Often, you’ll hear it said that a grant is a gift. I’ve phrased it that way myself. It’s a convenient, shorthand way to differentiate them from loans, to put the emphasis on the fact that they do not have to be repaid.

But in other, important ways, grants are different from gifts, as we like to think of the term. When you think of a gift, it’s more like something that is given to you, maybe for a special occasion. It’s something that is bestowed out of the kindness of the giver’s heart (well, sometimes out of a sense of obligation, but you get the point…). It’s usually chosen for you based on what your wants, needs, and interests are. You don’t have to do anything special to get it; someone just presents you with a gift because it’s your birthday, it’s Valentine’s Day, they like you, or whatever reason.

Giving the gift makes the giver feel generous and helps bring the giver and the recipient closer together. There may be some hoped-for outcome or expected reciprocity, but in theory at least, gifts are supposed to be given without expectations or demands for something in return.

Now compare that to government grants. Grants most definitely have strings attached. The reason that you would get one is that you have done something (such as upgraded your home’s energy efficiency, and now qualify for an energy rebate) or promise to do something (for instance, you will use the government money to seek higher education). In many cases, you’re contractually obligated to do what you say, or else you may have to pay back the grant or face other penalties (which is reasonable; governments grants would be wasted money if people could just promise anything, then take the money and run).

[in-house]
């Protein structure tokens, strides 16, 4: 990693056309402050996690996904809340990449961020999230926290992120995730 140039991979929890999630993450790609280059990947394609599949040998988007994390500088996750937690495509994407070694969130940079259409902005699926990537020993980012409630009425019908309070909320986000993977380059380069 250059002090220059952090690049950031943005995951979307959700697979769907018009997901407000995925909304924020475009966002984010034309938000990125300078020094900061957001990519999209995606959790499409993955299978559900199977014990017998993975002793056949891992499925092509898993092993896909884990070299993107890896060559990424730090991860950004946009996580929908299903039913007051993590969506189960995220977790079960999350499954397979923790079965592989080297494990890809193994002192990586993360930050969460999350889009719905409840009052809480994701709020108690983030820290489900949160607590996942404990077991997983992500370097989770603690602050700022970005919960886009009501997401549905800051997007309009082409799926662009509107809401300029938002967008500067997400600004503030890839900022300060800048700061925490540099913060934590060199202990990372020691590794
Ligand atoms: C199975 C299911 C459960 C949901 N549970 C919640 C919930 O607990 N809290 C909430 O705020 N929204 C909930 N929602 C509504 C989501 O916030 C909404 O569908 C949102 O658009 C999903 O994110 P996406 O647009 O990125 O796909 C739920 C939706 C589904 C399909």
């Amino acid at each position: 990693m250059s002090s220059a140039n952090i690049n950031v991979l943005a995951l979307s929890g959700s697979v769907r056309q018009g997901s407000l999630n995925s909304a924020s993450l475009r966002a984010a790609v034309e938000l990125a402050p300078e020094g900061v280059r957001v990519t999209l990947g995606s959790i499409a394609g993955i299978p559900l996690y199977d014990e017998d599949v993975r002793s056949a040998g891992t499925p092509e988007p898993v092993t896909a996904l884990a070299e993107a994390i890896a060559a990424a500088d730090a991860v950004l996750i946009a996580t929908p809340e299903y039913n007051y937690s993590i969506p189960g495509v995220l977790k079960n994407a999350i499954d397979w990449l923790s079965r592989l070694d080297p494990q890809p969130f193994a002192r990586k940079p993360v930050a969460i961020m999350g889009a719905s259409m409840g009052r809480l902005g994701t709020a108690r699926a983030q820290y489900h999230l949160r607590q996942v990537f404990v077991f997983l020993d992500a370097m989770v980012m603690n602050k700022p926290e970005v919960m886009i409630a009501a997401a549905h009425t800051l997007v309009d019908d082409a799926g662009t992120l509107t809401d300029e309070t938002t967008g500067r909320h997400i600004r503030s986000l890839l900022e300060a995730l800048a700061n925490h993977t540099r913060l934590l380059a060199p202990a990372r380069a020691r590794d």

To get a grant you, often have to make a case for why you’re capable of using the funding well. Government grants exist because the government has a need to fulfill, and you must show how you’re able to do so. Grants often are competitive, so that the most able candidates for carrying out the project will be chosen to receive them.

Then also, to qualify for a government grant, you must fill out an application or create a grant proposal and in doing so, follow a set of guidelines very carefully. In some cases, you must also provide reports, either periodically, or at the end of the period of the grant award to show that you used the government grant as specified.

That’s quite a bit different from a “gift” in the way that we normally think of it, isn’t it? Can you imagine if to get your birthday gift, you had to apply for it, show you deserve it, compete with others whose birthdays are on the same day, then show that you had used the gift properly? Government grants are still a terrific way to fund your project, though. They have some strings attached, yes, but you’re still getting money, goods, or services that you don’t have to repay. So grants and gifts are different, but they’re both still wonderful to receive.